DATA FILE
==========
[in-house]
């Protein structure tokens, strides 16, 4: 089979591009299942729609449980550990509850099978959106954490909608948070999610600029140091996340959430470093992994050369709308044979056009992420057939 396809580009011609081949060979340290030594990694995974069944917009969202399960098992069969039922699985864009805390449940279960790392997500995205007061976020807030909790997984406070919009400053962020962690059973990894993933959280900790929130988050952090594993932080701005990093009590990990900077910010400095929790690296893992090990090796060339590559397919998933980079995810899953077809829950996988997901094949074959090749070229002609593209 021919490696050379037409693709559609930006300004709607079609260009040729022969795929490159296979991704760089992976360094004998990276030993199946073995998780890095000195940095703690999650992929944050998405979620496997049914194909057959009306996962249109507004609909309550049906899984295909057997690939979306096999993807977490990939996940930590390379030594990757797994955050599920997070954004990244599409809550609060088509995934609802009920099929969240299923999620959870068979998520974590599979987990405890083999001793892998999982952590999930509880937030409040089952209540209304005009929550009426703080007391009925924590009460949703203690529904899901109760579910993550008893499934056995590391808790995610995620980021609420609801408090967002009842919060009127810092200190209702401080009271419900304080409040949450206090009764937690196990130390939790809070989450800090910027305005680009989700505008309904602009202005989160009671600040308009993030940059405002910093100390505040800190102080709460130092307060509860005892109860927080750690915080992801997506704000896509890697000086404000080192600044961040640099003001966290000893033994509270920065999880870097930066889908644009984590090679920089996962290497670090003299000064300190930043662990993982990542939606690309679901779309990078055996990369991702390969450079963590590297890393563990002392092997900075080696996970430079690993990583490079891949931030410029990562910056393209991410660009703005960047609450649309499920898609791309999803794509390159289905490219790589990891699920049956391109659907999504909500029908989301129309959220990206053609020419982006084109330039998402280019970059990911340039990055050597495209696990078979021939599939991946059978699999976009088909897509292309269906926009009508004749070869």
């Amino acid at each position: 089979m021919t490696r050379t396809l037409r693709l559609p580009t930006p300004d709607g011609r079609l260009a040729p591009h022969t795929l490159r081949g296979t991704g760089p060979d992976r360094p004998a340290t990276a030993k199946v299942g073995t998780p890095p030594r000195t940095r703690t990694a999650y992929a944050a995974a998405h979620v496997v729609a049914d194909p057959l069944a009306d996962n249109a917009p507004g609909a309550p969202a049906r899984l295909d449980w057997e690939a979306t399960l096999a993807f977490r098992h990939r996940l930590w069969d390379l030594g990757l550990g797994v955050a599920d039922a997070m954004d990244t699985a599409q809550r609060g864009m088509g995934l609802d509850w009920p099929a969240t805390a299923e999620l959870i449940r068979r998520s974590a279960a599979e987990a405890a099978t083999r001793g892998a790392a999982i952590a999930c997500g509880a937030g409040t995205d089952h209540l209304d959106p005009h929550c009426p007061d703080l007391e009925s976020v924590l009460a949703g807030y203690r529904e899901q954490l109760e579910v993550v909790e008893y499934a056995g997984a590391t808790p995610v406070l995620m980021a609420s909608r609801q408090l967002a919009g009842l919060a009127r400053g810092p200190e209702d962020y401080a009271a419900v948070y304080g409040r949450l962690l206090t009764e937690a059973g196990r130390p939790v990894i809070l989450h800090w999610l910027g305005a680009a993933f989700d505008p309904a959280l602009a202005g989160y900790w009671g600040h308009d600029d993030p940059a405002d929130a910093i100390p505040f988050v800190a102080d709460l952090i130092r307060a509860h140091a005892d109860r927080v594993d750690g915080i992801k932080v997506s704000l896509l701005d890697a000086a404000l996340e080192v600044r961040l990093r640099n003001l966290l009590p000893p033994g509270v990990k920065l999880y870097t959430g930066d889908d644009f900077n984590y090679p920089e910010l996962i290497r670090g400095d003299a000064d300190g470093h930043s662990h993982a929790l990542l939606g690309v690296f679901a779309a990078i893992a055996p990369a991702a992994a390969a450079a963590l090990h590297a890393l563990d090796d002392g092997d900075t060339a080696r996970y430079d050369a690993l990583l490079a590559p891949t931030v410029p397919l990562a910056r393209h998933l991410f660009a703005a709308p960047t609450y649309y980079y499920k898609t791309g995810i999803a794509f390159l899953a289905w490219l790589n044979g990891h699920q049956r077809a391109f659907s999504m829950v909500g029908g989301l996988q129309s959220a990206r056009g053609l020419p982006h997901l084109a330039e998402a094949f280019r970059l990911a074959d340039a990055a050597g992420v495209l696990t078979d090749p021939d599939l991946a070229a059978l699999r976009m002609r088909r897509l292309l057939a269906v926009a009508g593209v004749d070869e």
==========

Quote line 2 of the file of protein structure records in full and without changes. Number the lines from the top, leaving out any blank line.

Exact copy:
């Protein structure tokens, strides 16, 4: 089979591009299942729609449980550990509850099978959106954490909608948070999610600029140091996340959430470093992994050369709308044979056009992420057939 396809580009011609081949060979340290030594990694995974069944917009969202399960098992069969039922699985864009805390449940279960790392997500995205007061976020807030909790997984406070919009400053962020962690059973990894993933959280900790929130988050952090594993932080701005990093009590990990900077910010400095929790690296893992090990090796060339590559397919998933980079995810899953077809829950996988997901094949074959090749070229002609593209 021919490696050379037409693709559609930006300004709607079609260009040729022969795929490159296979991704760089992976360094004998990276030993199946073995998780890095000195940095703690999650992929944050998405979620496997049914194909057959009306996962249109507004609909309550049906899984295909057997690939979306096999993807977490990939996940930590390379030594990757797994955050599920997070954004990244599409809550609060088509995934609802009920099929969240299923999620959870068979998520974590599979987990405890083999001793892998999982952590999930509880937030409040089952209540209304005009929550009426703080007391009925924590009460949703203690529904899901109760579910993550008893499934056995590391808790995610995620980021609420609801408090967002009842919060009127810092200190209702401080009271419900304080409040949450206090009764937690196990130390939790809070989450800090910027305005680009989700505008309904602009202005989160009671600040308009993030940059405002910093100390505040800190102080709460130092307060509860005892109860927080750690915080992801997506704000896509890697000086404000080192600044961040640099003001966290000893033994509270920065999880870097930066889908644009984590090679920089996962290497670090003299000064300190930043662990993982990542939606690309679901779309990078055996990369991702390969450079963590590297890393563990002392092997900075080696996970430079690993990583490079891949931030410029990562910056393209991410660009703005960047609450649309499920898609791309999803794509390159289905490219790589990891699920049956391109659907999504909500029908989301129309959220990206053609020419982006084109330039998402280019970059990911340039990055050597495209696990078979021939599939991946059978699999976009088909897509292309269906926009009508004749070869």